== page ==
About Rigibore

Rigibore specializes in the design &  manufacture of precision boring tools.

What do we make ?

The company manufactures special and standard boring bars and a wide range of standard products for boring that can be built into both standard and special tools.  We specialize in the design and manufacture of special boring tools for multiple operations to reduce cycle time in the manufacturing process.

Our product range

The products we make range from manually adjusted tools e.g. cartridges and bush units to tools that show the adjustment digitally (Smartbore) to a completely automated closed loop system (ActiveEdge).

Our design philosophy

All Rigibore adjustable products have been developed to eliminate the need for clamping after adjustment meaning there is no deflection.  NO CLAMPING = NO DEFLECTION.

Product emphasis has always been on the utmost accuracy possible.

Rigibore high-tech boring tools are the most accurately adjustable tool in the world – capable of an adjustment of one micron on diameter.

Our focus

The main focus of the company has always been & continues to be innovation technology and quality in design and manufacture.  We also pride ourselves on our dedicated support, knowledge, and decades of experience in this engineering sector.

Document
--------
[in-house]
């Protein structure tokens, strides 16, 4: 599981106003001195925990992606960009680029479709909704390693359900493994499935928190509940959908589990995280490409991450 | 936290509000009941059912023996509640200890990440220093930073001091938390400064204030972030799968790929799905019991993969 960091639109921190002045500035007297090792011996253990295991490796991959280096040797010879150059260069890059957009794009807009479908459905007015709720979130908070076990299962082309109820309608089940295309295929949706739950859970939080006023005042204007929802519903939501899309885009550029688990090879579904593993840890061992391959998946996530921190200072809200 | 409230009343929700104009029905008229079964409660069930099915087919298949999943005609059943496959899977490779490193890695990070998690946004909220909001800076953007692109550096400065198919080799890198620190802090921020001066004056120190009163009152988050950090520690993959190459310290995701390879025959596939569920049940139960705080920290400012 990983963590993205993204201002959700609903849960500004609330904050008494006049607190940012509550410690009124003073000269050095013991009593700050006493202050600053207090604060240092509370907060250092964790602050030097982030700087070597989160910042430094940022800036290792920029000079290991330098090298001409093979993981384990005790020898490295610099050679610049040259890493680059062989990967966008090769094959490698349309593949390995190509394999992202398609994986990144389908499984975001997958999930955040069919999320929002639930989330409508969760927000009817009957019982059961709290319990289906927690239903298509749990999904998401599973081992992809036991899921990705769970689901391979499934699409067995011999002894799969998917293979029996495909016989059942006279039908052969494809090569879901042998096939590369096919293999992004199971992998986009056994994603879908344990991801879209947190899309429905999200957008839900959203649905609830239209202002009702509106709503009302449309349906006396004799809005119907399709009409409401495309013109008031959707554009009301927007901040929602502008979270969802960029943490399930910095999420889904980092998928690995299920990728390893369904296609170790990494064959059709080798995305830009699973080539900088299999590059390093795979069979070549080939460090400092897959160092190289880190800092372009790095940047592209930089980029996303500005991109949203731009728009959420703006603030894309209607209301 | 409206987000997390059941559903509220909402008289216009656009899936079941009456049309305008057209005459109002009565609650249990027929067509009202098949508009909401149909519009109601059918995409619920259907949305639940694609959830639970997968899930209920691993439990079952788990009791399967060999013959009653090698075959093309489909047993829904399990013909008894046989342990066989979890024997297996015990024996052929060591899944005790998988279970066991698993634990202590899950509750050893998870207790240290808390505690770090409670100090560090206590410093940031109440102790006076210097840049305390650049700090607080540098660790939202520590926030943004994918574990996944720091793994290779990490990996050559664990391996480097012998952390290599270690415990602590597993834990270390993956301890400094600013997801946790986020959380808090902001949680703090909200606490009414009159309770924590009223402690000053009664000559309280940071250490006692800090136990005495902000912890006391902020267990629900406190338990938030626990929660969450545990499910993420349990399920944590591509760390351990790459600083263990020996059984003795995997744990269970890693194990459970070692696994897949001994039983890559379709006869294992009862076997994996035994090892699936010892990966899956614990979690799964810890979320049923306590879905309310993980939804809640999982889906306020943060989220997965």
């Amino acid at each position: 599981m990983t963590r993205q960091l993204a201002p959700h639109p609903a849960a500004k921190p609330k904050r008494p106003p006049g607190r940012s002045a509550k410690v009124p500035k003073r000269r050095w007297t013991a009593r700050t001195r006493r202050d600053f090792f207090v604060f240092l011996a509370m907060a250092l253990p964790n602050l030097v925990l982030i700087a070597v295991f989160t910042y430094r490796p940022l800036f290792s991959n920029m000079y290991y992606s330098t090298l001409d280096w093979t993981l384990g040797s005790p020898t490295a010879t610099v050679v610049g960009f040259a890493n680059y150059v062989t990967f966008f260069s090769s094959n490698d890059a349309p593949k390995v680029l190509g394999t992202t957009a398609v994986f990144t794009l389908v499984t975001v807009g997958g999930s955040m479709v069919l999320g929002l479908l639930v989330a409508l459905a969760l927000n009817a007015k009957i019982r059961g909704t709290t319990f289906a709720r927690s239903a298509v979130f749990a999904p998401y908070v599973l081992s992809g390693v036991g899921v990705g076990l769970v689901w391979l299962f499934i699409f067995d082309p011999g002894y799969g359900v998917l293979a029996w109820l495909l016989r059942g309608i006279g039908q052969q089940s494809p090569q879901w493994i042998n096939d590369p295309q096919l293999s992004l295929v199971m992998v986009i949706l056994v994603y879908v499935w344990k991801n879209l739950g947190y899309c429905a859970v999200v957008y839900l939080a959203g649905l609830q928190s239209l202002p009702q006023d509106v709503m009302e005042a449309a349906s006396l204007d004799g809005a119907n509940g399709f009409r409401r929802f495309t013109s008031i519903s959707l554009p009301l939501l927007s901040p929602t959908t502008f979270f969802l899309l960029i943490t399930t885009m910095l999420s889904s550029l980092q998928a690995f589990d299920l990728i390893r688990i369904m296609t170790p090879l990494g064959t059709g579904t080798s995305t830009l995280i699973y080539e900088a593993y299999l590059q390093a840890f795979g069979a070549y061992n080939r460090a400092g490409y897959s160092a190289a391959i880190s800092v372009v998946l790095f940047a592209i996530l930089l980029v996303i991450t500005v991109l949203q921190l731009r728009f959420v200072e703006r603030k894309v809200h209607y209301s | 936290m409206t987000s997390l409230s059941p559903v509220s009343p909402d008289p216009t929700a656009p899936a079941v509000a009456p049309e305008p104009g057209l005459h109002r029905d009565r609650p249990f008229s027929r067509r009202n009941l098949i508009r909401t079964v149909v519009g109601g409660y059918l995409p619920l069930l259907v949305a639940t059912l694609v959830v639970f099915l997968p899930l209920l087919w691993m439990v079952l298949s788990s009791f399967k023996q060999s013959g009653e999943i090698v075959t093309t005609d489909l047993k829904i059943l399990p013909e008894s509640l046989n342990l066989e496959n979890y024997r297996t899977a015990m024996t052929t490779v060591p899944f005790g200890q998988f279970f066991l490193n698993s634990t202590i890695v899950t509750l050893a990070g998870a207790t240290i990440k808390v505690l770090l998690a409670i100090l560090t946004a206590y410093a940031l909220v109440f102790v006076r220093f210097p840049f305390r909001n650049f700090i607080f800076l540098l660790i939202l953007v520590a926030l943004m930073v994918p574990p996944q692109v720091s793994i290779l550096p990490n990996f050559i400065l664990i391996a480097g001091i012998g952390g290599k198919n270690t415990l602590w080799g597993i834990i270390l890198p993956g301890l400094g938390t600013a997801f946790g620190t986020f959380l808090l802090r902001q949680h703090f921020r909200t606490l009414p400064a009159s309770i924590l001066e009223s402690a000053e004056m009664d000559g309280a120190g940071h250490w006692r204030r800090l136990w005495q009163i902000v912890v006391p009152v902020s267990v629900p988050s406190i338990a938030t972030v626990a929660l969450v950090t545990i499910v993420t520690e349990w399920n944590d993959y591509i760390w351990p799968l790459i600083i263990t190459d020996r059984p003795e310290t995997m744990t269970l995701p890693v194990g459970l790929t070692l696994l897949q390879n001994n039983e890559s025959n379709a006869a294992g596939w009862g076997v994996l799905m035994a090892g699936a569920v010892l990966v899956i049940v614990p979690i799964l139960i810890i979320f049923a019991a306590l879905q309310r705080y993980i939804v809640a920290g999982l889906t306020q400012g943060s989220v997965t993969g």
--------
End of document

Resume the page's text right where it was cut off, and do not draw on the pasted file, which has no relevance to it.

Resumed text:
Who do we supply?

We supply to a wide range of industries including automotive, renewable energy, aerospace, marine, agricultural and heavy plant industries.

Our reputation for customer service and engineering solutions has seen us become a supplier to some large corporations such as Caterpillar, Mahindra & Mahindra, Kawasaki, Safran Landing Systems, ZF Windpower to mention a few.  We also work closely with a number of machine tool builders like Makino & Yamazaki Mazak.

Where are we based ?

Our manufacturing facility is based in Hayle in Cornwall, United Kingdom and we have subsidiary companies, Rigibore Inc based in the heart of the mid-West of the United States in Mukwonago, WI and Rigibore India with offices in the centre of Bangalore.

We keep talking about microns, so just how 'big' is a micron ?